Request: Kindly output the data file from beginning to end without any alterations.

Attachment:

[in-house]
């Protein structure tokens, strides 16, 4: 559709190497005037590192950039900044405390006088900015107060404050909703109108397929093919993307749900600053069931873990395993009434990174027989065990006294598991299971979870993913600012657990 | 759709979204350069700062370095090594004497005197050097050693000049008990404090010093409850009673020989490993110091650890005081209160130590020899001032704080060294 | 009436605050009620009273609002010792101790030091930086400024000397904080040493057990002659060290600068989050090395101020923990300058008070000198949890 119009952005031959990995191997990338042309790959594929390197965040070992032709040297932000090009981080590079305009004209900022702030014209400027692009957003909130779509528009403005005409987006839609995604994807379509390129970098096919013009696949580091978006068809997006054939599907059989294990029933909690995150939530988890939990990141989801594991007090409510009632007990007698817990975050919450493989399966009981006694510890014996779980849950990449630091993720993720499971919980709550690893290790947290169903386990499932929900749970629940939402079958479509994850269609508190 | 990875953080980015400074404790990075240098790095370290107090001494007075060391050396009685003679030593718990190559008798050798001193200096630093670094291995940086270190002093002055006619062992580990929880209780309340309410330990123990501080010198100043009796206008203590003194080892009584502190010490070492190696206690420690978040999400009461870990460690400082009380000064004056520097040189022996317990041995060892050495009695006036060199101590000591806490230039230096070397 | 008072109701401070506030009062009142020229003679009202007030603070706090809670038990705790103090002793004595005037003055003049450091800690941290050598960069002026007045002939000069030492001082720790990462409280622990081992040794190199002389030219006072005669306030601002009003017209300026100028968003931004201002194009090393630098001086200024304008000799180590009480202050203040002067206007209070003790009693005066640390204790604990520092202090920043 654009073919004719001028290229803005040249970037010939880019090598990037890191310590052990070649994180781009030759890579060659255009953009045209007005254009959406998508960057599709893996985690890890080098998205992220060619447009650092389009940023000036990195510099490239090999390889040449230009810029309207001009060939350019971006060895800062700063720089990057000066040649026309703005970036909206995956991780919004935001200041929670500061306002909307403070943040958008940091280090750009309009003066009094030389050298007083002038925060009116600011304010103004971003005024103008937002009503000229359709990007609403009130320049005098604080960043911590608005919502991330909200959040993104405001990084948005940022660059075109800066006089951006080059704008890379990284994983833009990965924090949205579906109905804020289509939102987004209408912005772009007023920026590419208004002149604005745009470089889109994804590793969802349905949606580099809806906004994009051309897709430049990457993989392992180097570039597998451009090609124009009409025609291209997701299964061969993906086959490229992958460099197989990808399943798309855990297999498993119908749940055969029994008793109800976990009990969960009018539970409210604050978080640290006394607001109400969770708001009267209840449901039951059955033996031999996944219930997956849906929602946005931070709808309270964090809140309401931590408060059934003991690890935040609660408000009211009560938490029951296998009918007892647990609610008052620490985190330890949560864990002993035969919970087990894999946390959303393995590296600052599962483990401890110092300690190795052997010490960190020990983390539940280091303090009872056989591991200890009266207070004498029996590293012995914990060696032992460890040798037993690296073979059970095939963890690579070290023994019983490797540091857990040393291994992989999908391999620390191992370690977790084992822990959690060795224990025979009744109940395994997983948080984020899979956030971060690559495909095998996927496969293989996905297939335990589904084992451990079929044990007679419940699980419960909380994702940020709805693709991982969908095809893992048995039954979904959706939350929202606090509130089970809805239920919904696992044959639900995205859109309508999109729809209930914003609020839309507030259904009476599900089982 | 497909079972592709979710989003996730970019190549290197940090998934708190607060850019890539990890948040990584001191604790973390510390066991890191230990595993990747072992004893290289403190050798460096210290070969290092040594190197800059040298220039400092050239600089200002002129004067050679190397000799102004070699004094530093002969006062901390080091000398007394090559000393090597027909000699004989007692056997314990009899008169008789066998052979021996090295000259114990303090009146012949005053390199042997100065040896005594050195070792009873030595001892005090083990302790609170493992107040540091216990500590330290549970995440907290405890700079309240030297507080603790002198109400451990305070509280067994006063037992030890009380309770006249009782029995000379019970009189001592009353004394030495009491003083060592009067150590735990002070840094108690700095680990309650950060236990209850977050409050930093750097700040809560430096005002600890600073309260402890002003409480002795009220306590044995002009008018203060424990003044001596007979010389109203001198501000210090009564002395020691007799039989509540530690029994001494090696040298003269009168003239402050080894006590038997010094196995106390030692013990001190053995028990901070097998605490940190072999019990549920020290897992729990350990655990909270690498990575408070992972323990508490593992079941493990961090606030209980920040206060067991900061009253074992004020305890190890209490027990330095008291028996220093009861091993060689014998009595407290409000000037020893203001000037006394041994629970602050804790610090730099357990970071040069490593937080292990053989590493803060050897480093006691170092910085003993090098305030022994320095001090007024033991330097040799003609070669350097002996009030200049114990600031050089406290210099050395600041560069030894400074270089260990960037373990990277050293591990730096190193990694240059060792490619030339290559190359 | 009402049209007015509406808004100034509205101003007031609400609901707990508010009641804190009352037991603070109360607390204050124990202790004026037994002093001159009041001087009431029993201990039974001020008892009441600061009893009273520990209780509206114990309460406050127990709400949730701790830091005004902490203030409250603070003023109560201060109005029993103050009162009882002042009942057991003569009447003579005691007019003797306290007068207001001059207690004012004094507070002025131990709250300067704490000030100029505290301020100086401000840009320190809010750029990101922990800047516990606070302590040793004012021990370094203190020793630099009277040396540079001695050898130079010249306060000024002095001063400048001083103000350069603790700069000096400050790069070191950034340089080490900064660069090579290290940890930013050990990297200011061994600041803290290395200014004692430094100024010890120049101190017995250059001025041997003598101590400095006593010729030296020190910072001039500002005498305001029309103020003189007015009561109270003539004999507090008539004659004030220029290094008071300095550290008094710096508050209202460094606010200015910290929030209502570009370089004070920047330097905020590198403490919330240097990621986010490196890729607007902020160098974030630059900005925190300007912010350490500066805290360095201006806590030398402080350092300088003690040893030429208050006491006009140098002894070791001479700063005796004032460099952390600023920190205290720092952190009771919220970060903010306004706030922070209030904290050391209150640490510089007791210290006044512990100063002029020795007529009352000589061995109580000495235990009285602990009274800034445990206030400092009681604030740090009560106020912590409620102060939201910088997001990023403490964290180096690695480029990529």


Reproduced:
[in-house]
């Protein structure tokens, strides 16, 4: 559709190497005037590192950039900044405390006088900015107060404050909703109108397929093919993307749900600053069931873990395993009434990174027989065990006294598991299971979870993913600012657990 | 759709979204350069700062370095090594004497005197050097050693000049008990404090010093409850009673020989490993110091650890005081209160130590020899001032704080060294 | 009436605050009620009273609002010792101790030091930086400024000397904080040493057990002659060290600068989050090395101020923990300058008070000198949890 119009952005031959990995191997990338042309790959594929390197965040070992032709040297932000090009981080590079305009004209900022702030014209400027692009957003909130779509528009403005005409987006839609995604994807379509390129970098096919013009696949580091978006068809997006054939599907059989294990029933909690995150939530988890939990990141989801594991007090409510009632007990007698817990975050919450493989399966009981006694510890014996779980849950990449630091993720993720499971919980709550690893290790947290169903386990499932929900749970629940939402079958479509994850269609508190 | 990875953080980015400074404790990075240098790095370290107090001494007075060391050396009685003679030593718990190559008798050798001193200096630093670094291995940086270190002093002055006619062992580990929880209780309340309410330990123990501080010198100043009796206008203590003194080892009584502190010490070492190696206690420690978040999400009461870990460690400082009380000064004056520097040189022996317990041995060892050495009695006036060199101590000591806490230039230096070397 | 008072109701401070506030009062009142020229003679009202007030603070706090809670038990705790103090002793004595005037003055003049450091800690941290050598960069002026007045002939000069030492001082720790990462409280622990081992040794190199002389030219006072005669306030601002009003017209300026100028968003931004201002194009090393630098001086200024304008000799180590009480202050203040002067206007209070003790009693005066640390204790604990520092202090920043 654009073919004719001028290229803005040249970037010939880019090598990037890191310590052990070649994180781009030759890579060659255009953009045209007005254009959406998508960057599709893996985690890890080098998205992220060619447009650092389009940023000036990195510099490239090999390889040449230009810029309207001009060939350019971006060895800062700063720089990057000066040649026309703005970036909206995956991780919004935001200041929670500061306002909307403070943040958008940091280090750009309009003066009094030389050298007083002038925060009116600011304010103004971003005024103008937002009503000229359709990007609403009130320049005098604080960043911590608005919502991330909200959040993104405001990084948005940022660059075109800066006089951006080059704008890379990284994983833009990965924090949205579906109905804020289509939102987004209408912005772009007023920026590419208004002149604005745009470089889109994804590793969802349905949606580099809806906004994009051309897709430049990457993989392992180097570039597998451009090609124009009409025609291209997701299964061969993906086959490229992958460099197989990808399943798309855990297999498993119908749940055969029994008793109800976990009990969960009018539970409210604050978080640290006394607001109400969770708001009267209840449901039951059955033996031999996944219930997956849906929602946005931070709808309270964090809140309401931590408060059934003991690890935040609660408000009211009560938490029951296998009918007892647990609610008052620490985190330890949560864990002993035969919970087990894999946390959303393995590296600052599962483990401890110092300690190795052997010490960190020990983390539940280091303090009872056989591991200890009266207070004498029996590293012995914990060696032992460890040798037993690296073979059970095939963890690579070290023994019983490797540091857990040393291994992989999908391999620390191992370690977790084992822990959690060795224990025979009744109940395994997983948080984020899979956030971060690559495909095998996927496969293989996905297939335990589904084992451990079929044990007679419940699980419960909380994702940020709805693709991982969908095809893992048995039954979904959706939350929202606090509130089970809805239920919904696992044959639900995205859109309508999109729809209930914003609020839309507030259904009476599900089982 | 497909079972592709979710989003996730970019190549290197940090998934708190607060850019890539990890948040990584001191604790973390510390066991890191230990595993990747072992004893290289403190050798460096210290070969290092040594190197800059040298220039400092050239600089200002002129004067050679190397000799102004070699004094530093002969006062901390080091000398007394090559000393090597027909000699004989007692056997314990009899008169008789066998052979021996090295000259114990303090009146012949005053390199042997100065040896005594050195070792009873030595001892005090083990302790609170493992107040540091216990500590330290549970995440907290405890700079309240030297507080603790002198109400451990305070509280067994006063037992030890009380309770006249009782029995000379019970009189001592009353004394030495009491003083060592009067150590735990002070840094108690700095680990309650950060236990209850977050409050930093750097700040809560430096005002600890600073309260402890002003409480002795009220306590044995002009008018203060424990003044001596007979010389109203001198501000210090009564002395020691007799039989509540530690029994001494090696040298003269009168003239402050080894006590038997010094196995106390030692013990001190053995028990901070097998605490940190072999019990549920020290897992729990350990655990909270690498990575408070992972323990508490593992079941493990961090606030209980920040206060067991900061009253074992004020305890190890209490027990330095008291028996220093009861091993060689014998009595407290409000000037020893203001000037006394041994629970602050804790610090730099357990970071040069490593937080292990053989590493803060050897480093006691170092910085003993090098305030022994320095001090007024033991330097040799003609070669350097002996009030200049114990600031050089406290210099050395600041560069030894400074270089260990960037373990990277050293591990730096190193990694240059060792490619030339290559190359 | 009402049209007015509406808004100034509205101003007031609400609901707990508010009641804190009352037991603070109360607390204050124990202790004026037994002093001159009041001087009431029993201990039974001020008892009441600061009893009273520990209780509206114990309460406050127990709400949730701790830091005004902490203030409250603070003023109560201060109005029993103050009162009882002042009942057991003569009447003579005691007019003797306290007068207001001059207690004012004094507070002025131990709250300067704490000030100029505290301020100086401000840009320190809010750029990101922990800047516990606070302590040793004012021990370094203190020793630099009277040396540079001695050898130079010249306060000024002095001063400048001083103000350069603790700069000096400050790069070191950034340089080490900064660069090579290290940890930013050990990297200011061994600041803290290395200014004692430094100024010890120049101190017995250059001025041997003598101590400095006593010729030296020190910072001039500002005498305001029309103020003189007015009561109270003539004999507090008539004659004030220029290094008071300095550290008094710096508050209202460094606010200015910290929030209502570009370089004070920047330097905020590198403490919330240097990621986010490196890729607007902020160098974030630059900005925190300007912010350490500066805290360095201006806590030398402080350092300088003690040893030429208050006491006009140098002894070791001479700063005796004032460099952390600023920190205290720092952190009771919220970060903010306004706030922070209030904290050391209150640490510089007791210290006044512990100063002029020795007529009352000589061995109580000495235990009285602990009274800034445990206030400092009681604030740090009560106020912590409620102060939201910088997001990023403490964290180096690695480029990529």